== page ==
Huh? The notion that they do not have political power is an odd one. They do not make policy, but political power is invested in the office they hold by birth. The Queen signs a bill and it becomes an Act. That is a very real power over me. When I am put before a judge, I am prosecuted in the name of the Queen, whose subject I am, not my fellow citizens.

    So what exactly is your objection? The argument over the monarchy is NOTHING to do with a system of politics – as such it had its day back in the 1600s. Its involvement in our democratic government is purely symbolic and ritualistic.

    … and a law cannot actually become one until the monarch signs it!

    I would argue that people who want to abolish the monarchy do so a) out of malicious pique that some people have more money than they do, or richer parents, or more illustrious lineage – and are probably the same people who think that all must have prizes (clearly a ridiculous and immoral position)

    This doesn’t apply to me. It doesn’t apply to the argument either. I would have a problem with a monarchical system even if the rulers were forced, as part of the consitution, to live in pig-swill.

    and/or b) because it is more comfortable for them to gloss over and forget the historical inequities upon which our country is based, than to acknowledge and remember them, which is one useful function the monarchy serves. This too is an immoral position.

    The monarchy is the primary symbol of many of these inequalities. I don’t see how suggesting the founding principles of the system are wrong leads to forgetting about other inequalities. Indeed, I would suggest it brings them into focus.

    The monarchy is also an important part of our cultural identity, whether we are proud of our history or not, and because it is a living link to our ancestors, it is a little more meaningful than a government which changes every four years, and whose members carry very little long-term responsibility for the mish-mash of self-serving policies they pursue.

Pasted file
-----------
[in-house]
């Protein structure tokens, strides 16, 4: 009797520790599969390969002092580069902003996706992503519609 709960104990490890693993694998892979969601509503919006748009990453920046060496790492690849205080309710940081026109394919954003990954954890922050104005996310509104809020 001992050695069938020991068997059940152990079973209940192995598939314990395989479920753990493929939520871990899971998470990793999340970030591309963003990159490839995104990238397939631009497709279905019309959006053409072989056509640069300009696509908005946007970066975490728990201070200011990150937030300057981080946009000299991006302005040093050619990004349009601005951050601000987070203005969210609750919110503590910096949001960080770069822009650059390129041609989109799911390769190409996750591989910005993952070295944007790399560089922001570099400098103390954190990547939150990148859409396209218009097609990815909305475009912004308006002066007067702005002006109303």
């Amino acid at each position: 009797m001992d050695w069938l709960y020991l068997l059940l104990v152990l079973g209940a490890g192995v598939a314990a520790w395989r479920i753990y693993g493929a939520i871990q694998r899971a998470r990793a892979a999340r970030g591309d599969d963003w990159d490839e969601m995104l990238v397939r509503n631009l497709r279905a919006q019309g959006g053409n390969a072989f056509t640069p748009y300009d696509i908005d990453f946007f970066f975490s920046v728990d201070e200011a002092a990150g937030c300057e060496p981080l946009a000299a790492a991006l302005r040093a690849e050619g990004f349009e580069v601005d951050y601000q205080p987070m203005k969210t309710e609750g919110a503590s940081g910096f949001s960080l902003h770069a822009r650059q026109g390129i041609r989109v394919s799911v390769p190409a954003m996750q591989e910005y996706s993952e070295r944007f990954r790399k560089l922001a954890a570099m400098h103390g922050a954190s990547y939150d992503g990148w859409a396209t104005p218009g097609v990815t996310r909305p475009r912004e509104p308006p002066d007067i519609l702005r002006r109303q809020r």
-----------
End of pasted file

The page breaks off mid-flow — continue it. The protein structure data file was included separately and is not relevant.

Yup.

    The monarchy serves as a perhaps uncomfortable reminder of past and present man-made inequities, and for that reason I think it’s a very good thing, and yes, a moral thing, to keep a symbolic ritualised version of it, to keep the concept of equity foremost in our consciousness.

    This is bizarre, nineteenth century logic. You seem to be saying, because the world, and our system is unfair, we should place a symbol of unfairness at its centre, as a reminder? What kind of crappy example does that set to people who aspire to, like, anything? Homer Simpson said: “Son, you tried and you failed. The moral of the story is: Never try.” You are telling everyone that life isn’t fair, and that they should know their place. And if they forget it, they can always be reminded by the stamps, coins, and commemorative plates.

    Yes, our past is morally dubious, with institutionalised inequities, but so is the present, in ways quite unrelated to the monarchy. Why not focus on those, since many more individual lives would be transformed for the better?